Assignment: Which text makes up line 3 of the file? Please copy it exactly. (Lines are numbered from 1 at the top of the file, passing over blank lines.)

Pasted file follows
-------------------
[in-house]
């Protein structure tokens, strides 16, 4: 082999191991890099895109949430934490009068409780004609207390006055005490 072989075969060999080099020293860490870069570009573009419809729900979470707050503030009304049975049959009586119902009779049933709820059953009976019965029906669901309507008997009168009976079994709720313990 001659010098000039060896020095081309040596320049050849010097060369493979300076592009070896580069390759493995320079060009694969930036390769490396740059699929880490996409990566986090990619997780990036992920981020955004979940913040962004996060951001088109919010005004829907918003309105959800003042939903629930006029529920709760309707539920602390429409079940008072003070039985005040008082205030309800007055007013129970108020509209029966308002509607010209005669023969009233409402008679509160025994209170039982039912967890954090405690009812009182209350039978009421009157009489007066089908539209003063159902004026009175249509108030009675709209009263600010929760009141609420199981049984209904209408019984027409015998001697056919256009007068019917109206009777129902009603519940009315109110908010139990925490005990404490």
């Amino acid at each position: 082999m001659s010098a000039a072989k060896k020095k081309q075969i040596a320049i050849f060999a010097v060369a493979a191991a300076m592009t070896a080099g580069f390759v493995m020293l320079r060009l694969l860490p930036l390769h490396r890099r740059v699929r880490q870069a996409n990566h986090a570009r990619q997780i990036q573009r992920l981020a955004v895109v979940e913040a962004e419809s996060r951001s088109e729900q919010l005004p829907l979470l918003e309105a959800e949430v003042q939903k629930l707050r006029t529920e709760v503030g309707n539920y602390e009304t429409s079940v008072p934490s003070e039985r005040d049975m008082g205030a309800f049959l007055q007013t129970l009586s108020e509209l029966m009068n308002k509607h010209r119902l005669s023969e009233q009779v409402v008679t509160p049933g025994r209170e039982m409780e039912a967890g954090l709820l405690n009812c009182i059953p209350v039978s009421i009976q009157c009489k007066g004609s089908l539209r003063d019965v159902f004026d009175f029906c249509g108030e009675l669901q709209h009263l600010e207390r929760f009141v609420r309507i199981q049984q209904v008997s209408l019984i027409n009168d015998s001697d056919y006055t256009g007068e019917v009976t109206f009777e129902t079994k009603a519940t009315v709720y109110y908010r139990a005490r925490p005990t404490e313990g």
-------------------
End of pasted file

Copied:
């Amino acid at each position: 082999m001659s010098a000039a072989k060896k020095k081309q075969i040596a320049i050849f060999a010097v060369a493979a191991a300076m592009t070896a080099g580069f390759v493995m020293l320079r060009l694969l860490p930036l390769h490396r890099r740059v699929r880490q870069a996409n990566h986090a570009r990619q997780i990036q573009r992920l981020a955004v895109v979940e913040a962004e419809s996060r951001s088109e729900q919010l005004p829907l979470l918003e309105a959800e949430v003042q939903k629930l707050r006029t529920e709760v503030g309707n539920y602390e009304t429409s079940v008072p934490s003070e039985r005040d049975m008082g205030a309800f049959l007055q007013t129970l009586s108020e509209l029966m009068n308002k509607h010209r119902l005669s023969e009233q009779v409402v008679t509160p049933g025994r209170e039982m409780e039912a967890g954090l709820l405690n009812c009182i059953p209350v039978s009421i009976q009157c009489k007066g004609s089908l539209r003063d019965v159902f004026d009175f029906c249509g108030e009675l669901q709209h009263l600010e207390r929760f009141v609420r309507i199981q049984q209904v008997s209408l019984i027409n009168d015998s001697d056919y006055t256009g007068e019917v009976t109206f009777e129902t079994k009603a519940t009315v709720y109110y908010r139990a005490r925490p005990t404490e313990g």